IntoN2 manufactures a line of high pressure, high purity nitrogen generators in their factory located in Minden, Nevada. These nitrogen generators are primarily used for laser cutting and specialized manufacturing, but are used in other industries requiring up to 5 nines (0.99999%) of high-purity nitrogen.
Because they generate nitrogen, I was curious when IntoN2 began purchasing our TR250Z 25% oxygen sensors, and decided to give them a call. I spoke with Charlie Winans, a control engineer at IntoN2, and asked why they needed an oxygen sensor in a nitrogen generator?
Charlie explained that one of the features IntoN2 has incorporated into their generators is an oxygen sensor to detect if trace amounts of oxygen are present in the final N2 gas. This additional feedback loop is a “double check” that further verifies the purity of the gas generated.
I asked Charlie how he found us.
“I googled oxygen sensors,” he said. “I was looking for a sensor that ran on 24 VDC, and output an industry-standard 4-20mA signal to make it easy to integrate into our system.”
Additional requirements were that the oxygen sensor would be maintenance free, and did not corrode or expire like traditional chemical cell sensors.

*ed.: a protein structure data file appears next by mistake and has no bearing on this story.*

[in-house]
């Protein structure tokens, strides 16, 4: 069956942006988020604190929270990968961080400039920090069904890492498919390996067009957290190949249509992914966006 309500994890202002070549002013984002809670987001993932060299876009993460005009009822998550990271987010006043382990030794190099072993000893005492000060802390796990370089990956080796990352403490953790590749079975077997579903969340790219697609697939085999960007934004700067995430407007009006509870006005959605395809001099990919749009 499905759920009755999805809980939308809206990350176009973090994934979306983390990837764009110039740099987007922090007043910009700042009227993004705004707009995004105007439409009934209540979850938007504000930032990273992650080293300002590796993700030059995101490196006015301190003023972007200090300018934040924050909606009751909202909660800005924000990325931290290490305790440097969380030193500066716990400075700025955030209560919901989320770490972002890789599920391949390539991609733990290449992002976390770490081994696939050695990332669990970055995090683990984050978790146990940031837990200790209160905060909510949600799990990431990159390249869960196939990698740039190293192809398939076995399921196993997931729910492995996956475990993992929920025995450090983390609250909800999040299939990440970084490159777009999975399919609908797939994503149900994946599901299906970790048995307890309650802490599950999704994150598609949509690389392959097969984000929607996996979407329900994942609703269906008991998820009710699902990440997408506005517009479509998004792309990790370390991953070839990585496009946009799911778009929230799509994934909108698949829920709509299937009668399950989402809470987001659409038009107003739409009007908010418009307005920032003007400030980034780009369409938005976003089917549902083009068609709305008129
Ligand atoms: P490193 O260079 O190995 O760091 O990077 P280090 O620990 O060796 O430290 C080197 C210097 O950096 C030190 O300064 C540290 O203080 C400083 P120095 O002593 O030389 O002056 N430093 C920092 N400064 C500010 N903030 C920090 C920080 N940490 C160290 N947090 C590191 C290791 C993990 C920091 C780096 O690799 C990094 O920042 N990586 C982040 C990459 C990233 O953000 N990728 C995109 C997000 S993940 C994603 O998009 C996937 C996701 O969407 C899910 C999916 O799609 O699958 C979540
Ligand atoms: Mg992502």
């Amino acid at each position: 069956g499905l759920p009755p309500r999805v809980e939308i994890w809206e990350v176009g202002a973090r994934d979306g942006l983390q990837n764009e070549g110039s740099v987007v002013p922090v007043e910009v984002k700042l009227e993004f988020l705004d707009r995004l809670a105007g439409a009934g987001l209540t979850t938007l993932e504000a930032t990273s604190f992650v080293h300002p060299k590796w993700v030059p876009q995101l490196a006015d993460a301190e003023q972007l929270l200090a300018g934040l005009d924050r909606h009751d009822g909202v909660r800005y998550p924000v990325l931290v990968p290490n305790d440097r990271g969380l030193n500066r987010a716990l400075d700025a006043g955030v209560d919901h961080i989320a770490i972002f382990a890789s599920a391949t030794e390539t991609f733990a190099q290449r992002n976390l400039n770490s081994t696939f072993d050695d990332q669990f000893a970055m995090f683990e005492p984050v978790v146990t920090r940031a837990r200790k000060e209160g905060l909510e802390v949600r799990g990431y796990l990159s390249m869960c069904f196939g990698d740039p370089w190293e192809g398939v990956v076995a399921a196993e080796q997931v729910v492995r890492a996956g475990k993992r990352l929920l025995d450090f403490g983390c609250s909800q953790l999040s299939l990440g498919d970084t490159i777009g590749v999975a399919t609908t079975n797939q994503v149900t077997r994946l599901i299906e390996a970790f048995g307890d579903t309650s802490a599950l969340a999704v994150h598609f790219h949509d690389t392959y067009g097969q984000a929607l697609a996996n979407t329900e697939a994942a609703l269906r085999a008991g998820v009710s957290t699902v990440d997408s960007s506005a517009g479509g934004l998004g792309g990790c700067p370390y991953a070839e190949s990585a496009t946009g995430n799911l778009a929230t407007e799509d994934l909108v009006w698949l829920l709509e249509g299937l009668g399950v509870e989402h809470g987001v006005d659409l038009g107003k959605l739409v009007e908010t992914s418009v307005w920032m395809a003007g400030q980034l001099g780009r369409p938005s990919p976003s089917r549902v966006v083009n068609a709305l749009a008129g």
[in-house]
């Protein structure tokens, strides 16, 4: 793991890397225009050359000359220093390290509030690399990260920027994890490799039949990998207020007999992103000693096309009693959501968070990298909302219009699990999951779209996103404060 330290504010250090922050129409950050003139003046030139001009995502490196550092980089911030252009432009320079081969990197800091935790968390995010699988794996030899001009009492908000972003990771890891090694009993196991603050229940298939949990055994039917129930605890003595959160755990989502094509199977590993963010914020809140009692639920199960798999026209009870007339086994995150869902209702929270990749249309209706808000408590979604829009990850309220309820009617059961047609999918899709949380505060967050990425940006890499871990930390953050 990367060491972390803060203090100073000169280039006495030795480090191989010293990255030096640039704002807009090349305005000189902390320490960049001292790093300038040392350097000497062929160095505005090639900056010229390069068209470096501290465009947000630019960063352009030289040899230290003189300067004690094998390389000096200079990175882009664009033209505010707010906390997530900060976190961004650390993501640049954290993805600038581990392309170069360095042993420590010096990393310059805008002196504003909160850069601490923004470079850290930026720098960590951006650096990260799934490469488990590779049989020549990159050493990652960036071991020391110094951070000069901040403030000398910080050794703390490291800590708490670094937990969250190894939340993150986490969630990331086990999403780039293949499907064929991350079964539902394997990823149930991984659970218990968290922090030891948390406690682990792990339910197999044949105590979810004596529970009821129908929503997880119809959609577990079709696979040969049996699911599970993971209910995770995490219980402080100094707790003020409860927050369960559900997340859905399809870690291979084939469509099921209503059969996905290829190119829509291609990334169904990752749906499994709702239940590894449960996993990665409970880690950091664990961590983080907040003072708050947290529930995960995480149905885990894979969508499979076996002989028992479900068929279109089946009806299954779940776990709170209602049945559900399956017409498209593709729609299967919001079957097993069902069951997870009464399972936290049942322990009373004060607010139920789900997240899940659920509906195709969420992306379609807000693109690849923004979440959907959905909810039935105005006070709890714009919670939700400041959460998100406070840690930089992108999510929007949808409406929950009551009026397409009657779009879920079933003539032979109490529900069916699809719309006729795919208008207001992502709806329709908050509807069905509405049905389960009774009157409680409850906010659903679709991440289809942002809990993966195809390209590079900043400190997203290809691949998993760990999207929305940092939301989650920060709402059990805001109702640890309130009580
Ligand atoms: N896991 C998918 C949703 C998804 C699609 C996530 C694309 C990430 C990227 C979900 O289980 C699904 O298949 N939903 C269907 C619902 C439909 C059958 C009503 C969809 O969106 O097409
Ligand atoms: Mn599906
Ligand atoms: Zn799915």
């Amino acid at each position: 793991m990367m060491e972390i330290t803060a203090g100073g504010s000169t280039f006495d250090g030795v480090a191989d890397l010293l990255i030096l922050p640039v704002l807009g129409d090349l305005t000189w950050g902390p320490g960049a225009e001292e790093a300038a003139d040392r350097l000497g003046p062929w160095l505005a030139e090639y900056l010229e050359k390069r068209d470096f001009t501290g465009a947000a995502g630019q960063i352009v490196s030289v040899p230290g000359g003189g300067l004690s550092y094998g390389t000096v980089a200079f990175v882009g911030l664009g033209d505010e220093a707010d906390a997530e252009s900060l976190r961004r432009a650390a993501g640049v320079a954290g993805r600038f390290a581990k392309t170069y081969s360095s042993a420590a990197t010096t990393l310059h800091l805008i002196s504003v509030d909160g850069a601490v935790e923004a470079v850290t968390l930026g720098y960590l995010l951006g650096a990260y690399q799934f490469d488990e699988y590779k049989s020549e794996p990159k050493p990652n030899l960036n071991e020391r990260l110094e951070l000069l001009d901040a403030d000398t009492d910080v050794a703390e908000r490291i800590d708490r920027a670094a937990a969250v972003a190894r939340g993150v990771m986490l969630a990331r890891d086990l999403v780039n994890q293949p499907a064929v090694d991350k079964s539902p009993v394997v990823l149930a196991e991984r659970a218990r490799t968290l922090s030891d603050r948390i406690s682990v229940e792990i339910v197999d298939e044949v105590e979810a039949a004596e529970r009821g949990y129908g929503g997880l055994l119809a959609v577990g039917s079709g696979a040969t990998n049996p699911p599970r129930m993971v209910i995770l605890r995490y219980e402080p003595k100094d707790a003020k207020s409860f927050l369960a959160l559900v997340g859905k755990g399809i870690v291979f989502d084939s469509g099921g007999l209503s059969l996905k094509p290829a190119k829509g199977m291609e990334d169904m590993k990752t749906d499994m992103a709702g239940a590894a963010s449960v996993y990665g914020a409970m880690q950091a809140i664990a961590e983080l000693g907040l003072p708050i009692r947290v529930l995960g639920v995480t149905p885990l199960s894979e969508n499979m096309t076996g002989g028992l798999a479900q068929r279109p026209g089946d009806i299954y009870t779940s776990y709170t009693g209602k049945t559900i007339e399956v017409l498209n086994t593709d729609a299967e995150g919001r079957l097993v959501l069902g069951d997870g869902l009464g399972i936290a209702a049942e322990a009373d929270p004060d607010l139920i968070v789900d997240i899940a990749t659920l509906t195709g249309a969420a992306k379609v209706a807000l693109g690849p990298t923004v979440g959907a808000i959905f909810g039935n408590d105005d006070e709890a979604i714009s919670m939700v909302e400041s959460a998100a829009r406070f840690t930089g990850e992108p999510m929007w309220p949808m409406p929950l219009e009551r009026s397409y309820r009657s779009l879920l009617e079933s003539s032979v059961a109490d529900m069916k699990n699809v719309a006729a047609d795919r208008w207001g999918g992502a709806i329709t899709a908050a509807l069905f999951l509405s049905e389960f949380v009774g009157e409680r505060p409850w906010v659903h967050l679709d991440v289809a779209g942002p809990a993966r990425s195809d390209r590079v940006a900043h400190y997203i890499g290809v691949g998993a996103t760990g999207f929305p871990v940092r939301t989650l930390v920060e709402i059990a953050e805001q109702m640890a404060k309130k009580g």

“And you had the oxygen sensor in stock for immediate shipment,” Charlie added.
After completing his research, Charlie and his team chose our TR250Z 25% oxygen sensor with tube sampling. They have been integrated into IntoN2’s full line of generators, and are performing as required.
I asked Charlie how they got into the nitrogen generator business.
“Our company couldn’t find the right nitrogen generator for our laser cutters, so we built one,” he said. When they discovered there was a market for high-purity nitrogen generators, they began to manufacture them under the IntoN2 brand name.
According to Charlie, stand-alone nitrogen generators reduce costs between 75-90% compared to delivered gas services.
“Our nitrogen generators are high pressure. They can boost up to 4,300 psi, a unique feature in the industry,” he added.
Nitrogen is considered an assist gas in the laser cutting industry. Using an assist gas allows material like steel or aluminum to be cut faster with a cleaner edge. In addition, high-pressure gas also blows material out of the cut (called the kerf) to maintain a cleaner cut edge.